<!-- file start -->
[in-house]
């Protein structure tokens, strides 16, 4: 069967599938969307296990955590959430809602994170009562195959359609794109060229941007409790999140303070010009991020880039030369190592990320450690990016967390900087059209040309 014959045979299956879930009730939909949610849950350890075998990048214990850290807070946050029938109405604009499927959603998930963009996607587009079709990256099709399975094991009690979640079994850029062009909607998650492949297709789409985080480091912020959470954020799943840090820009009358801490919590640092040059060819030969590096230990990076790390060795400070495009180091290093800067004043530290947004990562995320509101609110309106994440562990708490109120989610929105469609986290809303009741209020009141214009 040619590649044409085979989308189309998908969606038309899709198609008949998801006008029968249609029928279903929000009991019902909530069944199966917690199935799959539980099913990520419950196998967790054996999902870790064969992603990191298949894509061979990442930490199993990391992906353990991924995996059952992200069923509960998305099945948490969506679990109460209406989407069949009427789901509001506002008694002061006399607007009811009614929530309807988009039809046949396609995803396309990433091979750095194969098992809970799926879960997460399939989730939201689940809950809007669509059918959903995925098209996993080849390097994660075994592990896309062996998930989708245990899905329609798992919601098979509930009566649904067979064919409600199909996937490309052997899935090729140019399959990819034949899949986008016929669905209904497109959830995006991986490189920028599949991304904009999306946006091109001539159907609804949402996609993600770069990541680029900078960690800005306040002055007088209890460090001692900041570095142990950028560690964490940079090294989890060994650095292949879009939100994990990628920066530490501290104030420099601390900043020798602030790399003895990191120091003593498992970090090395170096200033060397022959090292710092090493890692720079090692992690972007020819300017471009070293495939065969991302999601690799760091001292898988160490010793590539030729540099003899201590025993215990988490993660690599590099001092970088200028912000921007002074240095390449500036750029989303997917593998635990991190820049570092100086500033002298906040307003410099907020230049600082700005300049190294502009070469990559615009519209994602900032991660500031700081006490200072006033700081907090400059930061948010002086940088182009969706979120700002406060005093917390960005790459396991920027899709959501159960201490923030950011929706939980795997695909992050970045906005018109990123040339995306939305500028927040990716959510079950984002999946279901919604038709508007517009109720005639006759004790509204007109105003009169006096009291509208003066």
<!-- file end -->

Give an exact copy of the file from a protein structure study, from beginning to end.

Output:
[in-house]
């Protein structure tokens, strides 16, 4: 069967599938969307296990955590959430809602994170009562195959359609794109060229941007409790999140303070010009991020880039030369190592990320450690990016967390900087059209040309 014959045979299956879930009730939909949610849950350890075998990048214990850290807070946050029938109405604009499927959603998930963009996607587009079709990256099709399975094991009690979640079994850029062009909607998650492949297709789409985080480091912020959470954020799943840090820009009358801490919590640092040059060819030969590096230990990076790390060795400070495009180091290093800067004043530290947004990562995320509101609110309106994440562990708490109120989610929105469609986290809303009741209020009141214009 040619590649044409085979989308189309998908969606038309899709198609008949998801006008029968249609029928279903929000009991019902909530069944199966917690199935799959539980099913990520419950196998967790054996999902870790064969992603990191298949894509061979990442930490199993990391992906353990991924995996059952992200069923509960998305099945948490969506679990109460209406989407069949009427789901509001506002008694002061006399607007009811009614929530309807988009039809046949396609995803396309990433091979750095194969098992809970799926879960997460399939989730939201689940809950809007669509059918959903995925098209996993080849390097994660075994592990896309062996998930989708245990899905329609798992919601098979509930009566649904067979064919409600199909996937490309052997899935090729140019399959990819034949899949986008016929669905209904497109959830995006991986490189920028599949991304904009999306946006091109001539159907609804949402996609993600770069990541680029900078960690800005306040002055007088209890460090001692900041570095142990950028560690964490940079090294989890060994650095292949879009939100994990990628920066530490501290104030420099601390900043020798602030790399003895990191120091003593498992970090090395170096200033060397022959090292710092090493890692720079090692992690972007020819300017471009070293495939065969991302999601690799760091001292898988160490010793590539030729540099003899201590025993215990988490993660690599590099001092970088200028912000921007002074240095390449500036750029989303997917593998635990991190820049570092100086500033002298906040307003410099907020230049600082700005300049190294502009070469990559615009519209994602900032991660500031700081006490200072006033700081907090400059930061948010002086940088182009969706979120700002406060005093917390960005790459396991920027899709959501159960201490923030950011929706939980795997695909992050970045906005018109990123040339995306939305500028927040990716959510079950984002999946279901919604038709508007517009109720005639006759004790509204007109105003009169006096009291509208003066």